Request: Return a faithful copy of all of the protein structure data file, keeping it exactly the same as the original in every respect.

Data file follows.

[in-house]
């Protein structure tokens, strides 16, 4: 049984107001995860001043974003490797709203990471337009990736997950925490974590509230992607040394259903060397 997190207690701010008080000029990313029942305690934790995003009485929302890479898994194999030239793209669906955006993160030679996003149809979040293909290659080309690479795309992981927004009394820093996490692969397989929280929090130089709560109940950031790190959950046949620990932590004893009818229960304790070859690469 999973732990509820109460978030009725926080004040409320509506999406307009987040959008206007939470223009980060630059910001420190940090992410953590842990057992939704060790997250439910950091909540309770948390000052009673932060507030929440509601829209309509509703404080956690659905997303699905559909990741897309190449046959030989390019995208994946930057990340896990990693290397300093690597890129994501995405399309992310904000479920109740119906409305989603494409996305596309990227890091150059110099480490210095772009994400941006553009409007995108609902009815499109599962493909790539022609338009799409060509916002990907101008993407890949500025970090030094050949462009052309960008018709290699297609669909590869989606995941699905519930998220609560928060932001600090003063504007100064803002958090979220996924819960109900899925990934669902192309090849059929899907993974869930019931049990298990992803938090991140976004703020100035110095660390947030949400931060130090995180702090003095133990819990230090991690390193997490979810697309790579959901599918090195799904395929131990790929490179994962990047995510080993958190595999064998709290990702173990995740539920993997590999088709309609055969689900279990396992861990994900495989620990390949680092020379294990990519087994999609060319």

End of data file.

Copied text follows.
[in-house]
């Protein structure tokens, strides 16, 4: 049984107001995860001043974003490797709203990471337009990736997950925490974590509230992607040394259903060397 997190207690701010008080000029990313029942305690934790995003009485929302890479898994194999030239793209669906955006993160030679996003149809979040293909290659080309690479795309992981927004009394820093996490692969397989929280929090130089709560109940950031790190959950046949620990932590004893009818229960304790070859690469 999973732990509820109460978030009725926080004040409320509506999406307009987040959008206007939470223009980060630059910001420190940090992410953590842990057992939704060790997250439910950091909540309770948390000052009673932060507030929440509601829209309509509703404080956690659905997303699905559909990741897309190449046959030989390019995208994946930057990340896990990693290397300093690597890129994501995405399309992310904000479920109740119906409305989603494409996305596309990227890091150059110099480490210095772009994400941006553009409007995108609902009815499109599962493909790539022609338009799409060509916002990907101008993407890949500025970090030094050949462009052309960008018709290699297609669909590869989606995941699905519930998220609560928060932001600090003063504007100064803002958090979220996924819960109900899925990934669902192309090849059929899907993974869930019931049990298990992803938090991140976004703020100035110095660390947030949400931060130090995180702090003095133990819990230090991690390193997490979810697309790579959901599918090195799904395929131990790929490179994962990047995510080993958190595999064998709290990702173990995740539920993997590999088709309609055969689900279990396992861990994900495989620990390949680092020379294990990519087994999609060319």